Ithemba is grateful to all our traditional supporters, who entered either the Cape or Northern event previously, who this year so enthusiastically took part in the virtual event, as well as our new Hope Hikers and Bikers who decided to join in the virtual Hope Hike or Bike for the very first time because it could literally be done anywhere. We welcome all of you, and HOPE, of course, to see you next year again.

Thank you to all of you: Your entry fee has made a difference and will contribute to supporting research into mental health.

And the Fitbit winners are...

There was huge excitement when the Hope Hike and Hope Bike’s Fitbit lucky draw was done “live” on Facebook by Ithemba’s social media manager, Jana van Rensburg, and even more so when the winners received their spunky, all-in-one fitness device and watch.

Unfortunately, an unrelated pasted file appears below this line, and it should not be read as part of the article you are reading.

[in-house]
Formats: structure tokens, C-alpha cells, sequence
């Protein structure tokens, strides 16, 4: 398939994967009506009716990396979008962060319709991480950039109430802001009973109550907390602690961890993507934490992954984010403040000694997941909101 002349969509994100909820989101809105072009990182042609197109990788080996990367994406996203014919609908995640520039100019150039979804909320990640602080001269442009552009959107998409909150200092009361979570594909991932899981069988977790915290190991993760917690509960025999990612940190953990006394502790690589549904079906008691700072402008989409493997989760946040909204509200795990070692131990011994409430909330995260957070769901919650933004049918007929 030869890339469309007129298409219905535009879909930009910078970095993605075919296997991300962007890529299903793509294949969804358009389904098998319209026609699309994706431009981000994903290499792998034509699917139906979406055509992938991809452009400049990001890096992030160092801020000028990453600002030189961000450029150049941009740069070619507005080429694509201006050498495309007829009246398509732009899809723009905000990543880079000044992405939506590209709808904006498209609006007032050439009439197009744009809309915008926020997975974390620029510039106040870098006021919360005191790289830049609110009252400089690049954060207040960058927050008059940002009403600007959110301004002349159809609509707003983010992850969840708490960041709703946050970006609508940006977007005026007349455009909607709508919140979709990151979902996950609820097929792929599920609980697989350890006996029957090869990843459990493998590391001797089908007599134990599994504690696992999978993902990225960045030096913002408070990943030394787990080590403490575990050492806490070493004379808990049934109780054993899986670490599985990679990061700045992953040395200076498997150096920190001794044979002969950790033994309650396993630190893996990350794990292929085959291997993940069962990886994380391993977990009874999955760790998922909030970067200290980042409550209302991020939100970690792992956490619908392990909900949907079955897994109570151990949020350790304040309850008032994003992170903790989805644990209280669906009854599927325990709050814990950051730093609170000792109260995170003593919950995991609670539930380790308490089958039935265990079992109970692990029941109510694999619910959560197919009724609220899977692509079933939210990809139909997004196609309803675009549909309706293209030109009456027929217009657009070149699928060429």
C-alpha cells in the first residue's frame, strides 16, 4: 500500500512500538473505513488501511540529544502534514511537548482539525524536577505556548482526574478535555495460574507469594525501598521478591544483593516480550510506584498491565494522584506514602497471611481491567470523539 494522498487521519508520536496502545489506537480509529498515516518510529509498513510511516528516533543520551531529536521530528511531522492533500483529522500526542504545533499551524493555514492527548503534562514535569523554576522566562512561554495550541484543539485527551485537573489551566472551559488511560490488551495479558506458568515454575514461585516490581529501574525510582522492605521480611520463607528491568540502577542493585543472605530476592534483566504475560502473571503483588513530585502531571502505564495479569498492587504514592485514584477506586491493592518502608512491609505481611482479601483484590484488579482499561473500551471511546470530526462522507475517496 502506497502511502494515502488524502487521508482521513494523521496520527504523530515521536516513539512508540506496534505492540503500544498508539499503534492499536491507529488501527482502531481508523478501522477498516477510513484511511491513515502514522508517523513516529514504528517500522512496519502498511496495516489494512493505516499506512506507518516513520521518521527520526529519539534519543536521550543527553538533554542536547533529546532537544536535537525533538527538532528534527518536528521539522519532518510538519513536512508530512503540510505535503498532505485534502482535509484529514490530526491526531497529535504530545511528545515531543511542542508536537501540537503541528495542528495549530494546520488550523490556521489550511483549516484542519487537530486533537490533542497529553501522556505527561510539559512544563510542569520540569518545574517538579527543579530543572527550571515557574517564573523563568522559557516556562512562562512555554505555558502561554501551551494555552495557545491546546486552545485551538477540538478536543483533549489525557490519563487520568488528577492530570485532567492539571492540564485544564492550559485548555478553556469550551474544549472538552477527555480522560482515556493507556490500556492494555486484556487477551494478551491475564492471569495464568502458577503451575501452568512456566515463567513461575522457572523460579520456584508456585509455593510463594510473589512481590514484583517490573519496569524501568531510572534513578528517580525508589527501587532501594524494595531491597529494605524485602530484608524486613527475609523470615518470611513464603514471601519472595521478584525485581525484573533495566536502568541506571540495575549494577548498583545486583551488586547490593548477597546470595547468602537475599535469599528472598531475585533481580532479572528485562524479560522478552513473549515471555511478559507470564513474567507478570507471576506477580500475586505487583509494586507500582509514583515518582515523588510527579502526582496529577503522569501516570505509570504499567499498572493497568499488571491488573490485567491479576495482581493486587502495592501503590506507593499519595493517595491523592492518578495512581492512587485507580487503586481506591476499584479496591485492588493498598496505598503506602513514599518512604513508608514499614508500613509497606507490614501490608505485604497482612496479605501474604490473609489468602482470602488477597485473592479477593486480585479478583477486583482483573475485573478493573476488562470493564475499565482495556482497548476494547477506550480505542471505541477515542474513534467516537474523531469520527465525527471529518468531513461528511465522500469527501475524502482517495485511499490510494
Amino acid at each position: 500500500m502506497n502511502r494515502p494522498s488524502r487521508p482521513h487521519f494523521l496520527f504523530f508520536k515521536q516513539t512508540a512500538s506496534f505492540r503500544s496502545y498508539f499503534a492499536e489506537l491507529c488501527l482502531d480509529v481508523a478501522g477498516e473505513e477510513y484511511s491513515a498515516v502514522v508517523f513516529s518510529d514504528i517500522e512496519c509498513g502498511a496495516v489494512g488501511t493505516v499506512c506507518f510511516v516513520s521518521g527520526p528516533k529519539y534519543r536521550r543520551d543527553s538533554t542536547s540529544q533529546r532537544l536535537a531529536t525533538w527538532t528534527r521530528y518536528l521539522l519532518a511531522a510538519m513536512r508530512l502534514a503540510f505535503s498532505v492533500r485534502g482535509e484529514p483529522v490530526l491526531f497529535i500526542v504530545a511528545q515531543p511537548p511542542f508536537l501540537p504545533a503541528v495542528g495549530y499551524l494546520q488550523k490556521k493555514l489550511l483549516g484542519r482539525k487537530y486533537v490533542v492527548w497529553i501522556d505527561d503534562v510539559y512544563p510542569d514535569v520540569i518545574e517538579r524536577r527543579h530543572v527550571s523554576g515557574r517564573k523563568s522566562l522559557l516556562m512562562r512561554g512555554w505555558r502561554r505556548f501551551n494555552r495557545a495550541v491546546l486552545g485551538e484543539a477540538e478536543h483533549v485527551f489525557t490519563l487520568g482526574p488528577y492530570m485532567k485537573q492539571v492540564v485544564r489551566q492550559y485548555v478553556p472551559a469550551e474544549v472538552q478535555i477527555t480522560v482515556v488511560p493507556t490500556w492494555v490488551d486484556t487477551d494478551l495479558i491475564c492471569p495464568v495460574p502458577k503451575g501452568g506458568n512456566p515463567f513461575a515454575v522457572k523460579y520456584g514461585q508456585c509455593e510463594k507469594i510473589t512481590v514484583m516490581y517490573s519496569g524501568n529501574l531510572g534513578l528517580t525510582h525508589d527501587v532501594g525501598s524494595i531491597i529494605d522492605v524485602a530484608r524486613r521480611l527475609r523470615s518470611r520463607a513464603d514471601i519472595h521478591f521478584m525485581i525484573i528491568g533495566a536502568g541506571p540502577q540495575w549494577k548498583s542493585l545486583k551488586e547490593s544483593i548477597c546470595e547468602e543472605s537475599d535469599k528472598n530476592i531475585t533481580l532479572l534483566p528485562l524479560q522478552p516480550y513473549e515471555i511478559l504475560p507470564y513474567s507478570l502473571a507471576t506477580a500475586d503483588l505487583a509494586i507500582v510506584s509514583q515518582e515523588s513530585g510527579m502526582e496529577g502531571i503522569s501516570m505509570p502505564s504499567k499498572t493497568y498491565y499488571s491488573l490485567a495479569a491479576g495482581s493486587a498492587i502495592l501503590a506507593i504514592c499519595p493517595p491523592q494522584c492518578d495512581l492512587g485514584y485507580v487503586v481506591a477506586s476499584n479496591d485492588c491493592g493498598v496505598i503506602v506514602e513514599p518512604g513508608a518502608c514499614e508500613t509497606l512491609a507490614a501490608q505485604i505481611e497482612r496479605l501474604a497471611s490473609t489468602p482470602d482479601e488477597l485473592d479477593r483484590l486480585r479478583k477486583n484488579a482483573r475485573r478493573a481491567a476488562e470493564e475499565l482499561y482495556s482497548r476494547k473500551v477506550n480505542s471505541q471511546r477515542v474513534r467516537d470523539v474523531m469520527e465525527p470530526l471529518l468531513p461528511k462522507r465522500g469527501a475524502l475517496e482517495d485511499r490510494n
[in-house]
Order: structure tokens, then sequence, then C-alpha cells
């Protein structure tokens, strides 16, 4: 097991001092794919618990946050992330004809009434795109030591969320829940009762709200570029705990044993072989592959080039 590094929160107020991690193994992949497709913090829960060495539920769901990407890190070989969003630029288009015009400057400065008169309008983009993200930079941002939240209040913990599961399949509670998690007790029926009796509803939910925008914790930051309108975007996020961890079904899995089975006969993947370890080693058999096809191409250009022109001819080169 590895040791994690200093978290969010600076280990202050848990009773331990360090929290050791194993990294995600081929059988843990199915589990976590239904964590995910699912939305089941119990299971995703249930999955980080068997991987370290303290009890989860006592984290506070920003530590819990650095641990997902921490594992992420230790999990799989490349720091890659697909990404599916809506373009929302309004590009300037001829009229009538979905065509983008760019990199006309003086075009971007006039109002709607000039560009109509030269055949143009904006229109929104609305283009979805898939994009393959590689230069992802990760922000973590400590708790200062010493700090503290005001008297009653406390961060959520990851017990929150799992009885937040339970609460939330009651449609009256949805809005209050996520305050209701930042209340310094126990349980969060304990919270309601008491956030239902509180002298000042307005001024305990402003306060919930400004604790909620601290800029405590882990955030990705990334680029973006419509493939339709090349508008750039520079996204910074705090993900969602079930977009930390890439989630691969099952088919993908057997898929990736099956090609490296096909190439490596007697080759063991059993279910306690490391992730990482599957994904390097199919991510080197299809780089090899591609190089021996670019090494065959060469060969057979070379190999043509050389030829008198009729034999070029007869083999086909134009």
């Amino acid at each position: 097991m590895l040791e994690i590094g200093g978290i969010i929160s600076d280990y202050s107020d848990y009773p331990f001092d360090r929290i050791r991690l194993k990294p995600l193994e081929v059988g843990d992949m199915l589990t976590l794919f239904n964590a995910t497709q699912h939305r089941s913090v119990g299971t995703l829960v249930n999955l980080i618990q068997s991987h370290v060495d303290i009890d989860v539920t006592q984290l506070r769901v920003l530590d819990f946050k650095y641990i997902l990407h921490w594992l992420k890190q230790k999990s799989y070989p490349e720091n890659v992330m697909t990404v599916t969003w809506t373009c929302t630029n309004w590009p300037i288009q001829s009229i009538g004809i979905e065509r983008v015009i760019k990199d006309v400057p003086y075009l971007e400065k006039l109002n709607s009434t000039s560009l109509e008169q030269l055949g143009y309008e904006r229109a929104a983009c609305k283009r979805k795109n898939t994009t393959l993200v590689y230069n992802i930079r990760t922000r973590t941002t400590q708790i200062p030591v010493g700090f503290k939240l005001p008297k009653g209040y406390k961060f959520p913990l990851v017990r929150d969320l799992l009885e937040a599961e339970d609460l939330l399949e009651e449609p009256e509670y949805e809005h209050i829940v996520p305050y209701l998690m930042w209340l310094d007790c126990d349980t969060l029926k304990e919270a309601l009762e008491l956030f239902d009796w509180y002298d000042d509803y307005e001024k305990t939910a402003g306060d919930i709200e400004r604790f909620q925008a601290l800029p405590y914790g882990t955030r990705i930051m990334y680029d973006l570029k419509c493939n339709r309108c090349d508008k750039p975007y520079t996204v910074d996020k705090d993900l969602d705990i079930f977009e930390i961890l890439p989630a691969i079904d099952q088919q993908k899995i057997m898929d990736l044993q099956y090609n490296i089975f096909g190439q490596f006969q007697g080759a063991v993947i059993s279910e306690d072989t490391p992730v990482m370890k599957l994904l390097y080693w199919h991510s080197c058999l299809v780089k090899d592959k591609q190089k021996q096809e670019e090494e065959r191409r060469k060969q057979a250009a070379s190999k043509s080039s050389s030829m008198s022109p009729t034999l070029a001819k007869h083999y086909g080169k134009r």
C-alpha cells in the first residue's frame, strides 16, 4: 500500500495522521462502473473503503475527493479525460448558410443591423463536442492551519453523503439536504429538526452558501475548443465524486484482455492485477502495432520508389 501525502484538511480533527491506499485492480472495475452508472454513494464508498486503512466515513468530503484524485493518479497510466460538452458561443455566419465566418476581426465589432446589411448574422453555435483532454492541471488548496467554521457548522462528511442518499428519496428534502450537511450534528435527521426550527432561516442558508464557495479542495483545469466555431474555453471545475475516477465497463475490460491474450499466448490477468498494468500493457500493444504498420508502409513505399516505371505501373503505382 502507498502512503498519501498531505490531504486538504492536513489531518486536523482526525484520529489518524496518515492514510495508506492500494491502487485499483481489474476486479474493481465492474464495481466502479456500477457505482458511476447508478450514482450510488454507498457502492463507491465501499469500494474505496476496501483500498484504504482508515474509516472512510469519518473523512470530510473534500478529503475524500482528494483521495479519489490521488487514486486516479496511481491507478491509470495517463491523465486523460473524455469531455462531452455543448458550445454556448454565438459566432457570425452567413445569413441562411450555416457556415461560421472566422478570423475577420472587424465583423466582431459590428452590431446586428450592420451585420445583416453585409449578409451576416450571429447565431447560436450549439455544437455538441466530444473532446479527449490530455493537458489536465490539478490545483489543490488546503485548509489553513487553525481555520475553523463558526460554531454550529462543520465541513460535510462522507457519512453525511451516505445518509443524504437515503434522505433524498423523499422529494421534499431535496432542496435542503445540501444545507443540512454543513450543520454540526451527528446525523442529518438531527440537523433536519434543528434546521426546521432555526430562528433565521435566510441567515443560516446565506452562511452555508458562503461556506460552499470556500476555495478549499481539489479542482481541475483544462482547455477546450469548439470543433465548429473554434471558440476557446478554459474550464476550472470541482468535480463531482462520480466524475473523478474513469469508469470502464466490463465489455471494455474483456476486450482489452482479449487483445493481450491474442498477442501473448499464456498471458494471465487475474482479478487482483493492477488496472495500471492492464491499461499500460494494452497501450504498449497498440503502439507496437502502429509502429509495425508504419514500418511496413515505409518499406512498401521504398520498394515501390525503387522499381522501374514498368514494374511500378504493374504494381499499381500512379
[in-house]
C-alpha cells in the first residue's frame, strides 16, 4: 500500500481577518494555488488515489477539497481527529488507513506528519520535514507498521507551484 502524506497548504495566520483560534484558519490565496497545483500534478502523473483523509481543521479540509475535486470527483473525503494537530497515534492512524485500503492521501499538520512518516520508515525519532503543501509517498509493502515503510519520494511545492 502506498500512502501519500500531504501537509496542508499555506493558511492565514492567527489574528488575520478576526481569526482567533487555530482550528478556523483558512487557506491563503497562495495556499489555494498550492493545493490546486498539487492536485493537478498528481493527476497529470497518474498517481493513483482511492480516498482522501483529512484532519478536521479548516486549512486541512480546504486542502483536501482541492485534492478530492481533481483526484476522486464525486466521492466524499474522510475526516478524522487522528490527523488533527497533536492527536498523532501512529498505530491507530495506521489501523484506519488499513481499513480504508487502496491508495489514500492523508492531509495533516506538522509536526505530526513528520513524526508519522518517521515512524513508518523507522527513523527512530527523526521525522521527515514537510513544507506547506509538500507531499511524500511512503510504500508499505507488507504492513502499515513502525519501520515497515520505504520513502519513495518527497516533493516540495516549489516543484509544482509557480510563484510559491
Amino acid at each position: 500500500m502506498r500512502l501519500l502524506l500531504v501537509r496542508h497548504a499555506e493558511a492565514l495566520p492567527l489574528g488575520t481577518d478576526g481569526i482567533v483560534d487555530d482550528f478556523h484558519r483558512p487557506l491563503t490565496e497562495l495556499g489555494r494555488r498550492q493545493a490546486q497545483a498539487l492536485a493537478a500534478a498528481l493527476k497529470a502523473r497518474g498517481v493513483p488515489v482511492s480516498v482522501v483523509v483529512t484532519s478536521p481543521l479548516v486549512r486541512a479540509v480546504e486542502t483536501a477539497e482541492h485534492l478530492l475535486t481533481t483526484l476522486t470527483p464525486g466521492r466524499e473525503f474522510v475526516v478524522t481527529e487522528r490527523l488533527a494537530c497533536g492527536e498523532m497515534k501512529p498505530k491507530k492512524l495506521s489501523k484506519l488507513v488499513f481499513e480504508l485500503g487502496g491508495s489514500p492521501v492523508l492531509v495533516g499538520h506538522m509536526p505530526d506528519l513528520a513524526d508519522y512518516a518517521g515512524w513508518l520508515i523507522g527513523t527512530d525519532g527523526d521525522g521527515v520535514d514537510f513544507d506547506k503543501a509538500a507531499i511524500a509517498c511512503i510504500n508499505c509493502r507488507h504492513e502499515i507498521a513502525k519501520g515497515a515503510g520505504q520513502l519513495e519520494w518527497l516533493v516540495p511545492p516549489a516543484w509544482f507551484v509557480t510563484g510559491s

Winners were scattered all over the country, from Bloemfontein to Stellenbosch, and Pretoria to Pietermaritzburg. The thank you letters dropped in when the prizes arrived, such as “Dear Ithemba, Thank you so much for my prize. This is super awesome! See you next year!” And: “Baie, baie, baie, dankie. Dit was vet pret. Dit is ’n vreeslike oulike klein kompakte horlosie. Ek oefen nou dat die stof staan.”

Despite Jana ensuring that the names were mixed well, it was a special lucky day for two households, with a husband and wife winning, as well as a father and daughter. The winners are Laurika Swart, Esme Rossouw, Kirstin-Lee Uys, couple Marlene and Rudi Oosthuizen, Jürgen Kühne and Simóne Kühne (father and daughter), Nelia van der Walt, Amandy de Ridder and Isabella Human.

Lastly, thank you to all our faithful Ithemba supporters. Have a safe holiday season. Most of all: Please take care of yourself and your mental health.



ITHEMBA FOUNDATION - NPC 2012/171250/08 - PBO 930/048/019